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https://247sports.com/college/auburn/Article/Alabama-closes-non-essential-businesses-Auburn-extends-suspension-of-on-campus-instruction-through-summer-amid-coronavirus-COVID-19-pandemic-145458654/

Auburn University students to remain home through at least June

Dates for social distancing and their effects on Auburn University continue to stretch further into the summer months.

Auburn announced it is suspending on-campus instruction for its first two summer sessions (through June 23) due to the novel coronavirus (COVID-19) pandemic. The final session (session 3) begins June 29 and ends July 31, and it, too, may be delivered remotely instead of in-person. A decision on whether to continue instruction online and not on campus through July 31 will be made on or before June 1, according to the university.

Such decisions likely place Auburn football in the crosshairs as some coaches and players hope to return to campus in the summer to conduct a makeshift spring practice in June or July. Should Auburn University decide to cancel in-person classes in July, it’s possible student-athletes will not be allowed on campus to participate in drills. Still, no official word has come from Auburn and the SEC as it remains in indefinite hiatus after canceling the regularly-scheduled spring practices set for March and April.

A request seeking clarity on the subject was not immediately returned by Auburn athletics director Allen Greene.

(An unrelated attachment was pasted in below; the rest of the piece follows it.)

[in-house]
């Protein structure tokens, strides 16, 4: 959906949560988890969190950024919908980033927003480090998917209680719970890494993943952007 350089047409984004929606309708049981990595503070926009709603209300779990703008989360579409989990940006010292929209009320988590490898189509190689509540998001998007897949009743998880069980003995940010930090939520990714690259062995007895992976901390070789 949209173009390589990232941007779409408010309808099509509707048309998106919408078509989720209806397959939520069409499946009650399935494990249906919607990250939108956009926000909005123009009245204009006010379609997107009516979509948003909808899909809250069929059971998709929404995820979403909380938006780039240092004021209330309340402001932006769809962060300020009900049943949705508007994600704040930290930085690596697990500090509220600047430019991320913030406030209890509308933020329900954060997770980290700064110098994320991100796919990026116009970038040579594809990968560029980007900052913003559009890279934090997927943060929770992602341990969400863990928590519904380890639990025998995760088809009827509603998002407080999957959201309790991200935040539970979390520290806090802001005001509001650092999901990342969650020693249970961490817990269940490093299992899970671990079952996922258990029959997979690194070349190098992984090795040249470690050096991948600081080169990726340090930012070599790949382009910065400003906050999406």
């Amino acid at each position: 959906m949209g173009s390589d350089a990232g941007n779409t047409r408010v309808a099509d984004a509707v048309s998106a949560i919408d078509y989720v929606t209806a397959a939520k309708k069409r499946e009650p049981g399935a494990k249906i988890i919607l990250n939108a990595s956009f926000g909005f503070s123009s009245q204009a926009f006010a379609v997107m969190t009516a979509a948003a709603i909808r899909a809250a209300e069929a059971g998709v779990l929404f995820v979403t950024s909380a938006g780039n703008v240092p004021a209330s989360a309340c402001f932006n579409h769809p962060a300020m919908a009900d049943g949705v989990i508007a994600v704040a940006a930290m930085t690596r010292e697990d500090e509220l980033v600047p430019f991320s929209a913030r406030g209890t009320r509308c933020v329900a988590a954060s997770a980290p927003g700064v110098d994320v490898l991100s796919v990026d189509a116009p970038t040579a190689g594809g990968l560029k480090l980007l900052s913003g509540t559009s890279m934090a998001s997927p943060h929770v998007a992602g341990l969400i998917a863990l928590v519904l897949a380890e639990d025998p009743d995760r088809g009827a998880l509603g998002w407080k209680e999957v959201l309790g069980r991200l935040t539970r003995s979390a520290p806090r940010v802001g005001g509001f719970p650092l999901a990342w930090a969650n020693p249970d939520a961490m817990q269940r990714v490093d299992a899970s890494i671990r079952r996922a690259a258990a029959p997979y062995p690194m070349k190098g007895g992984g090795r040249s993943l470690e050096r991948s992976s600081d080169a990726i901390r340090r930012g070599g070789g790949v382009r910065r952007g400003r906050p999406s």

"While I am hopeful that the risks associated with COVID-19 will lessen in the coming weeks and months, Auburn must continue to do its part to decrease the chances of transmitting the virus and protect the health of others," university president Jay Gogue said in a news release. "I know this decision is disappointing for our students and faculty who had planned to study abroad this summer. However, I am confident that limiting travel and continuing remote instruction for the foreseeable future is the best way that Auburn can actively help to slow the transmission of the virus."
The university announced earlier this week it will combine its spring and summer graduation ceremonies starting Aug. 8, though that is a tentative date contingent on public-health circumstances.

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If I can add one more thing: I suspect that this situation is going to get worse. But let’s presume that it does not. A job well done would mean that many would say that we overreacted or over-pr

Football is secondary at the moment. The sooner people realize this the better. It will get worse before it gets better.

It’s clear that you have steadfast views. However, I don’t think medically/scientifically that you have the whole picture. Maybe you do, and I’m completely wrong.  I would strongly encourage us both t

60 million Americans were infected with Swine flu. 274,000 hospitalizations and 22,469 deaths. And hardly anyone remembers. We all should just stay in place as much as possible. 

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1 hour ago, WarTim said: